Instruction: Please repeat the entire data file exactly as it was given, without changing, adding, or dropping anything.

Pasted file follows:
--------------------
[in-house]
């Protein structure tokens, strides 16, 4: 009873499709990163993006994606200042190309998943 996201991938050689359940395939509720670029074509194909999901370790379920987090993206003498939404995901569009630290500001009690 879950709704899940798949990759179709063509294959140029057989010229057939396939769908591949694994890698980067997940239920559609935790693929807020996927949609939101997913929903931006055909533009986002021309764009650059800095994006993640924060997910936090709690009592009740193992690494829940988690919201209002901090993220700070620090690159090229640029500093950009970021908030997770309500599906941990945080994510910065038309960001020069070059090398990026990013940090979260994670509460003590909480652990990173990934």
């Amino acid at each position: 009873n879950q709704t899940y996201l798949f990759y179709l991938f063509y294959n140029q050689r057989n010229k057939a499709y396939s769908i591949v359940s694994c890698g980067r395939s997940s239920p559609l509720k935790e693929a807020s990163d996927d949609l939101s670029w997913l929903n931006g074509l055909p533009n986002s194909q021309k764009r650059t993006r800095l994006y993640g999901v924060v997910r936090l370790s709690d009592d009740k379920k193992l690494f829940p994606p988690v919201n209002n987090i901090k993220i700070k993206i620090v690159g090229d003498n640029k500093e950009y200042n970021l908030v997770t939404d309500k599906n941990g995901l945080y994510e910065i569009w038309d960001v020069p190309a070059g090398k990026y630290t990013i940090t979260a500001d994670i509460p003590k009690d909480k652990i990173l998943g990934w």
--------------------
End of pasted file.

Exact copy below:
[in-house]
């Protein structure tokens, strides 16, 4: 009873499709990163993006994606200042190309998943 996201991938050689359940395939509720670029074509194909999901370790379920987090993206003498939404995901569009630290500001009690 879950709704899940798949990759179709063509294959140029057989010229057939396939769908591949694994890698980067997940239920559609935790693929807020996927949609939101997913929903931006055909533009986002021309764009650059800095994006993640924060997910936090709690009592009740193992690494829940988690919201209002901090993220700070620090690159090229640029500093950009970021908030997770309500599906941990945080994510910065038309960001020069070059090398990026990013940090979260994670509460003590909480652990990173990934």
């Amino acid at each position: 009873n879950q709704t899940y996201l798949f990759y179709l991938f063509y294959n140029q050689r057989n010229k057939a499709y396939s769908i591949v359940s694994c890698g980067r395939s997940s239920p559609l509720k935790e693929a807020s990163d996927d949609l939101s670029w997913l929903n931006g074509l055909p533009n986002s194909q021309k764009r650059t993006r800095l994006y993640g999901v924060v997910r936090l370790s709690d009592d009740k379920k193992l690494f829940p994606p988690v919201n209002n987090i901090k993220i700070k993206i620090v690159g090229d003498n640029k500093e950009y200042n970021l908030v997770t939404d309500k599906n941990g995901l945080y994510e910065i569009w038309d960001v020069p190309a070059g090398k990026y630290t990013i940090t979260a500001d994670i509460p003590k009690d909480k652990i990173l998943g990934w």